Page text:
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Postpartum Preeclampsia: Yes, You're Still At Risk Even After Giving Birth

You’ve finally given birth and at last, you’ll soon be free from the struggles of pregnancy. However, there’s one condition you’re still at risk of: postpartum preeclampsia. This condition is characterised by high blood pressure and high protein levels in the urine. Although rare, this is a serious condition that mums and their families need to be wary of.

Risk factors and symptoms 

Postpartum preeclampsia develops from 48 hours to even up to six weeks after giving birth. Some risk factors that could lead to the condition post-delivery are:

  • Obesity
  • Having a family history of postpartum preeclampsia 
  • Having a history of preeclampsia in any of your previous pregnancies 
  • High blood pressure

Symptoms are almost similar with preeclampsia, making it easy to detect the condition:

  • High blood pressure
  • Proteinuria or high levels of protein in the urine
  • Nausea and severe headache
  • Lesser frequency of urinating
  • Abdominal and stomach pain
  • Shortness of breath
  • Weight gain

Prevention and treatment 

Preventing the condition requires familiarising yourself with the risk factors that can cause it. While there is no magic formula that can ensure prevention, knowing the symptoms is part of your postpartum care and can also help in detecting the condition early on.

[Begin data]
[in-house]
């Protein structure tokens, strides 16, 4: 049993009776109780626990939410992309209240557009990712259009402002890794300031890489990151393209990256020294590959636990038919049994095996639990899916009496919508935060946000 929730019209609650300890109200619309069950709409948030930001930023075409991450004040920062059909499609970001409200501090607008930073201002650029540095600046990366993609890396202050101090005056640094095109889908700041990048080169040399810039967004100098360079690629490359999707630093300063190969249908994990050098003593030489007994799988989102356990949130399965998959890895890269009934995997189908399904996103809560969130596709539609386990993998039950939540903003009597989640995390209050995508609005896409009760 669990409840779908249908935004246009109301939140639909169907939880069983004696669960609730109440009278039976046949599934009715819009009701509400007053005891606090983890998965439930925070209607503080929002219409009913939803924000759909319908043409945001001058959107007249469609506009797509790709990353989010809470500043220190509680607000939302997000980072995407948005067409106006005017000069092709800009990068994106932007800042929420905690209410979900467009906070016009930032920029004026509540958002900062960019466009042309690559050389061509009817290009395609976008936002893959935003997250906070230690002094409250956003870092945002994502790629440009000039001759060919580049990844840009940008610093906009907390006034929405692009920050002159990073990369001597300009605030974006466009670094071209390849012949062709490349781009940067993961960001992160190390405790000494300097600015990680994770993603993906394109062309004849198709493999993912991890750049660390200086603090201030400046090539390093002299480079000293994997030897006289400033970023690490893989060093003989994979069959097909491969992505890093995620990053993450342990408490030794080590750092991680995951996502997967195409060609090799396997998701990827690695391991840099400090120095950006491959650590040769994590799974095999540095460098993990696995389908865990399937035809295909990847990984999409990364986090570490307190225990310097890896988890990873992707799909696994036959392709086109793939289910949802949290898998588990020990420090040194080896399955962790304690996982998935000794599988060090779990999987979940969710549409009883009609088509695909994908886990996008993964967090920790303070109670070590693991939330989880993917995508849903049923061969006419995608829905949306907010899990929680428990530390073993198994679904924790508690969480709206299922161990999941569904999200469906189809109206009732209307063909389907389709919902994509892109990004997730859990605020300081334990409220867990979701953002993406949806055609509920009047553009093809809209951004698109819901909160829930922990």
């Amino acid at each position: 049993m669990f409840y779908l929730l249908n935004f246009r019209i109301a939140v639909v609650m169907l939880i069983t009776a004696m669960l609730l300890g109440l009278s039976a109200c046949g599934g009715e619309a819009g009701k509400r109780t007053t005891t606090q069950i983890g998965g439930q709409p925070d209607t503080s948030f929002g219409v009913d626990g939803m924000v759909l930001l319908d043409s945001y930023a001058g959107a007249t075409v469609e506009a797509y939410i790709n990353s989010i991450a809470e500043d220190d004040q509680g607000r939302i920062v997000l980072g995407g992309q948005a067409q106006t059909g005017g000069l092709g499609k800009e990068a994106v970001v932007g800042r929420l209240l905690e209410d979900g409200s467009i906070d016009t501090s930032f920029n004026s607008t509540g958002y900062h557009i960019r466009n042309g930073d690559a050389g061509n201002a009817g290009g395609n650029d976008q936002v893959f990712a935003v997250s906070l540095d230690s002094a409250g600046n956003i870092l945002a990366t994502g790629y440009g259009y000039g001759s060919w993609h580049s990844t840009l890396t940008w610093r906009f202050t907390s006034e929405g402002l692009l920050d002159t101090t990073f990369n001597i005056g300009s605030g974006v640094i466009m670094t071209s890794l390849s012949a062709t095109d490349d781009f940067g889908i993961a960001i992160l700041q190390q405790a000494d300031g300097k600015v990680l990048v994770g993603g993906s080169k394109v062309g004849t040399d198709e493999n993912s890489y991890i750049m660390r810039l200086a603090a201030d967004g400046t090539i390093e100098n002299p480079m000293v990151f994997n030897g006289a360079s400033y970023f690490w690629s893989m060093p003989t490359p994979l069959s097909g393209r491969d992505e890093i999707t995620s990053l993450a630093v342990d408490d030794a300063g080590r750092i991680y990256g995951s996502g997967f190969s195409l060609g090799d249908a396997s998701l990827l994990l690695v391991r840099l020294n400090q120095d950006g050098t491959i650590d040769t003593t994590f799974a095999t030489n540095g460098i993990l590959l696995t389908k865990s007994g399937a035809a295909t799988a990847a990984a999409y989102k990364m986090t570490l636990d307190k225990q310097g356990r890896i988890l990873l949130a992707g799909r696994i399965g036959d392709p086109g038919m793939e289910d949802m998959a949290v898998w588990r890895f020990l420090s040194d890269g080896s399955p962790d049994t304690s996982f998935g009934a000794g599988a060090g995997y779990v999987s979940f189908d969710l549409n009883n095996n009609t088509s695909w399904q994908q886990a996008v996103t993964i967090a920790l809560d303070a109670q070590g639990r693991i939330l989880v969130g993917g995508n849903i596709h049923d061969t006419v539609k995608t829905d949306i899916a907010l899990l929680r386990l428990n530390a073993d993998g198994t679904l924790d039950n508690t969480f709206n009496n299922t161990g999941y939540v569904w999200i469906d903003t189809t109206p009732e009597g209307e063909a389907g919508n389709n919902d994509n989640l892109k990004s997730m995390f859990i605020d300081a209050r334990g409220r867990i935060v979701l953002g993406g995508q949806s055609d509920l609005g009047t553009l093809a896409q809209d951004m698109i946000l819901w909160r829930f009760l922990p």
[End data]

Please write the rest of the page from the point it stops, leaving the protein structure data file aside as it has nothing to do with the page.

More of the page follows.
Remember that with a newborn in tow, you might be ignoring the signs because you’re busy attending to the needs of your little one. As soon as symptoms appear, make sure to consult with your doctor as this is a serious condition that can risk your life.

Diagnosing postpartum preeclampsia can be done through a blood pressure check, blood test, and urinalysis. Treatment may be in the following forms:

  • Blood pressure medication, which will help in managing your high blood pressure 
  • Anti-seizure medications which will help prevent seizures—a common risk for women who experience postpartum preeclampsia
  • Blood thinners to prevent blood clots

Treating postpartum preeclampsia is crucial as it may lead to even more serious health problems, such as the following:

  • Damage to the brain, liver, or kidney
  • Thromboembolism, which occurs when blood clot breaks into the blood vessels. This may potentially cause stroke or death 
  • HELLP (Hemolysis, Elevated Liver enzyme levels, and Low Platelet levels) Syndrome, a life-threatening condition, which destroys a person’s red blood cells
  • Pulmonary edema, which happens when a person has too much fluid in the lungs

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